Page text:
sensorineural deafness

Harboyan Syndrome

Clinical Characteristics
Ocular Features: 

The combination of congenital endothelial dystrophy and progressive neural deafness is known as Harboyan syndrome.  This disorder must be distinguished from another autosomal recessive disorder, congenital endothelial dystrophy 2 or CHED2 (217700), in which deafness does not occur.  While the corneal disease in Harboyan is present at birth, the deafness often does not become obvious until the second and third decades of life although audiometry can detect some hearing loss in the first decade.  The cornea is thickened and edematous resulting in various degrees of visual impairment, even to the level of counting fingers.  Electrophysiologic studies have been normal.

Systemic Features: 

No systemic abnormalities have been reported.


This is an autosomal recessive disorder caused by a mutation in the SLC4A11 gene located on chromosome 20 (20p13-12).  It is allelic to simple, congenital endothelial corneal dystrophy (CHED2) (217700).  About half of reported cases occur sporadically and the rest have been reported in offspring of consanguineous matings.  Less than 30 cases have been reported worldwide.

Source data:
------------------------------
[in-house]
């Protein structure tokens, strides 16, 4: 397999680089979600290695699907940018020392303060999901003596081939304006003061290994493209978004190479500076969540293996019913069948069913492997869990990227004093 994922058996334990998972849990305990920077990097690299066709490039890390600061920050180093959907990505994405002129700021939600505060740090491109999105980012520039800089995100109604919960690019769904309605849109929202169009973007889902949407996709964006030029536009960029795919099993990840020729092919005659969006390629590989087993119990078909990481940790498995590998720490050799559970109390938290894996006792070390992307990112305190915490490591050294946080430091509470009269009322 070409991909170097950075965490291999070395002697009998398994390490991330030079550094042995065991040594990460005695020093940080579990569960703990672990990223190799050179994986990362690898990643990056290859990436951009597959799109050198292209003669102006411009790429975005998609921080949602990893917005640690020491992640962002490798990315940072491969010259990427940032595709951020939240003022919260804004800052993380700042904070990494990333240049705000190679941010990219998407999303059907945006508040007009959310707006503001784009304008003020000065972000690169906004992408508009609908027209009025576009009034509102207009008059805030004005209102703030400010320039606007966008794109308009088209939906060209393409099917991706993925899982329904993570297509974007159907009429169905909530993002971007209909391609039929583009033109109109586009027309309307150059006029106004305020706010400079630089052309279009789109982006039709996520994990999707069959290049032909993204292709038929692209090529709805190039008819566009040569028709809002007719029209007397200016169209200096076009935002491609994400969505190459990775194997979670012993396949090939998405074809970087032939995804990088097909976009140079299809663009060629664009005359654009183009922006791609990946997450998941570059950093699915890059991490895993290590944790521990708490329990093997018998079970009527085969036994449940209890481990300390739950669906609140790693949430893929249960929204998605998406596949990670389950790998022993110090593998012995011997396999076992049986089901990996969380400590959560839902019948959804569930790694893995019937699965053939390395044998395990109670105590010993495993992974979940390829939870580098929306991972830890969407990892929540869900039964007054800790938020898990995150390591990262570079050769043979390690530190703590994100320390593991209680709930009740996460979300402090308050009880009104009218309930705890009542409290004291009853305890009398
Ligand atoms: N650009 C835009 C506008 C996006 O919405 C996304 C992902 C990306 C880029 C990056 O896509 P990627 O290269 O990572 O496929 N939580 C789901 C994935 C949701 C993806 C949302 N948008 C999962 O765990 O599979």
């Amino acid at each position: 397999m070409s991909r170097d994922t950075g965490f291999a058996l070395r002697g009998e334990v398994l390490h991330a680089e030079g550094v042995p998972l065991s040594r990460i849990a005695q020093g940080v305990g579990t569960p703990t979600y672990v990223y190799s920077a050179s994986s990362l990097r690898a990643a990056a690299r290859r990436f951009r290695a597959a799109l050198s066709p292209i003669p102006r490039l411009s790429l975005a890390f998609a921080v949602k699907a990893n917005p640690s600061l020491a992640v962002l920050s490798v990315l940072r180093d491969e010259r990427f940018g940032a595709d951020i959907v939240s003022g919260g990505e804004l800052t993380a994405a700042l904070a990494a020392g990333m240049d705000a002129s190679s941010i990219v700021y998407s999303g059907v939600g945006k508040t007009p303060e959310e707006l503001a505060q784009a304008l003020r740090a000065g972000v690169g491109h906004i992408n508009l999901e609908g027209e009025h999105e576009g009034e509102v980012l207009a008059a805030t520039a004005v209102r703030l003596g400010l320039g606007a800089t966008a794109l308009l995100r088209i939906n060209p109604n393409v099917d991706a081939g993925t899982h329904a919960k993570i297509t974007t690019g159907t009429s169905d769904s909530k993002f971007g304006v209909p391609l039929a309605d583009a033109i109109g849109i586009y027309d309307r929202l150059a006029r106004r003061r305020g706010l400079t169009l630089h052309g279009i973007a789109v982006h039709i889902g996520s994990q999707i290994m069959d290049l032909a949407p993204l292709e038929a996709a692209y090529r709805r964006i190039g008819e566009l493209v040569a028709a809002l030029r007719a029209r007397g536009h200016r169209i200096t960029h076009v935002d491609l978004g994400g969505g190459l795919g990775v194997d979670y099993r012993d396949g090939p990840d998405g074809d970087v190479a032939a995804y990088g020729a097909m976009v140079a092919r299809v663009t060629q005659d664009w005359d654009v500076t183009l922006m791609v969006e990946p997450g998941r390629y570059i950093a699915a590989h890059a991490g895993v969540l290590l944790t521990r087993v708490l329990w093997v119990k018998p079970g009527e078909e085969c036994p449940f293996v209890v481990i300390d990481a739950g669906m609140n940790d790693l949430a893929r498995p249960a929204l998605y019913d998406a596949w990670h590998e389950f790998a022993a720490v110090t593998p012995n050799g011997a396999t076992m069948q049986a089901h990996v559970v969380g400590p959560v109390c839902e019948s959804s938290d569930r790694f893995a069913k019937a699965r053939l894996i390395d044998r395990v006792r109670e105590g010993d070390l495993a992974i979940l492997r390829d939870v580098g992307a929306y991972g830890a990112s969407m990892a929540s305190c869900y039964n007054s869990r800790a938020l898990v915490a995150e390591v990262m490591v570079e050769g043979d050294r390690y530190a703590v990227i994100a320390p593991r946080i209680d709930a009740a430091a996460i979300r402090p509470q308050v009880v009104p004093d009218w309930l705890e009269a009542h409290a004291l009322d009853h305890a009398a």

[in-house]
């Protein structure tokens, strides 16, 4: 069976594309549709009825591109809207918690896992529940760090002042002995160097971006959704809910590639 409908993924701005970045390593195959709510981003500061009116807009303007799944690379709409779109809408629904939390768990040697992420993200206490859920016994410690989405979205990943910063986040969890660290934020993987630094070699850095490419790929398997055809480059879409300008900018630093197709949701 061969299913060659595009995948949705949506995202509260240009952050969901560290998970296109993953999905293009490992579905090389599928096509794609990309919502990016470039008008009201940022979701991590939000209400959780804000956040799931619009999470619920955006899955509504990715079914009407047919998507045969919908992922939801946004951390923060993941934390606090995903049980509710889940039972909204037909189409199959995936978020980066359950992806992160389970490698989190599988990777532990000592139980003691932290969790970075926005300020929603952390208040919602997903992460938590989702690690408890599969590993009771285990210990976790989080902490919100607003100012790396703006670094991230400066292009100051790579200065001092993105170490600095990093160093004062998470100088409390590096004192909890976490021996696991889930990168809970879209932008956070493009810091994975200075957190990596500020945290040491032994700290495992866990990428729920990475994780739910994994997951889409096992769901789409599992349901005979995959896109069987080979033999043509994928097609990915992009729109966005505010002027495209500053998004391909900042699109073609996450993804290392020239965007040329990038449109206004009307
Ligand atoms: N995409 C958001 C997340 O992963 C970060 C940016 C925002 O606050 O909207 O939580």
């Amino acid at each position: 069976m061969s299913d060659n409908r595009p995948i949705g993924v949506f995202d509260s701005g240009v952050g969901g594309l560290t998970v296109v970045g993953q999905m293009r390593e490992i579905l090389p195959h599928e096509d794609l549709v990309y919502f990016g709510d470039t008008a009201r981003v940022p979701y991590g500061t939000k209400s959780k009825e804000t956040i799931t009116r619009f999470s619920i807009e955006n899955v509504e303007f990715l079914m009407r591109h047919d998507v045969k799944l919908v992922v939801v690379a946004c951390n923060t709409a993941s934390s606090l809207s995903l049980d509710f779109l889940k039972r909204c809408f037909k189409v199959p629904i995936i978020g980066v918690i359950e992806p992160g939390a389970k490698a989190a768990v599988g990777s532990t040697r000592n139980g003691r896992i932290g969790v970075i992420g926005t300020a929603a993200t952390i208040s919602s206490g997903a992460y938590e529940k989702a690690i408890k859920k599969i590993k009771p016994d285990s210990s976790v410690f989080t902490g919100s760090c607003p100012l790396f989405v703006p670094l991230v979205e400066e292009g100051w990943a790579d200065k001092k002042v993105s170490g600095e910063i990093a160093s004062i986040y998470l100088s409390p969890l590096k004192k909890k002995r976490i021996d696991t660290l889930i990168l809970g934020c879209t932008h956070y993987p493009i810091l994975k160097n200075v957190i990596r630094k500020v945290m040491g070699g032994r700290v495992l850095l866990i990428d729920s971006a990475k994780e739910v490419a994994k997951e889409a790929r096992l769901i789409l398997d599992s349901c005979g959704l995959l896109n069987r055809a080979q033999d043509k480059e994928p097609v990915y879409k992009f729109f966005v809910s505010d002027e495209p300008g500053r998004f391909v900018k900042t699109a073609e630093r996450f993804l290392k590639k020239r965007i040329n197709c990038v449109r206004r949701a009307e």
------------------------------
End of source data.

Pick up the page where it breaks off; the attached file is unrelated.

Autosomal recessive
Treatment Options: 

Corneal transplantation is the treatment of choice and can result in substantial visual improvement.

Article Title: 

Congenital hereditary endothelial dystrophy with

Desir J, Abramowicz M. Congenital hereditary endothelial dystrophy with
progressive sensorineural deafness (Harboyan syndrome).
Orphanet J Rare Dis. 2008 Oct 15;3:28. Review.

PubMed ID: 

Congenital corneal dystrophy

Harboyan G, Mamo J, Kaloustian V der, Karam F. Congenital corneal dystrophy.
Progressive sensorineural deafness in a family.
Arch Ophthalmol. 1971 Jan; 85(1):27-32.

PubMed ID: 


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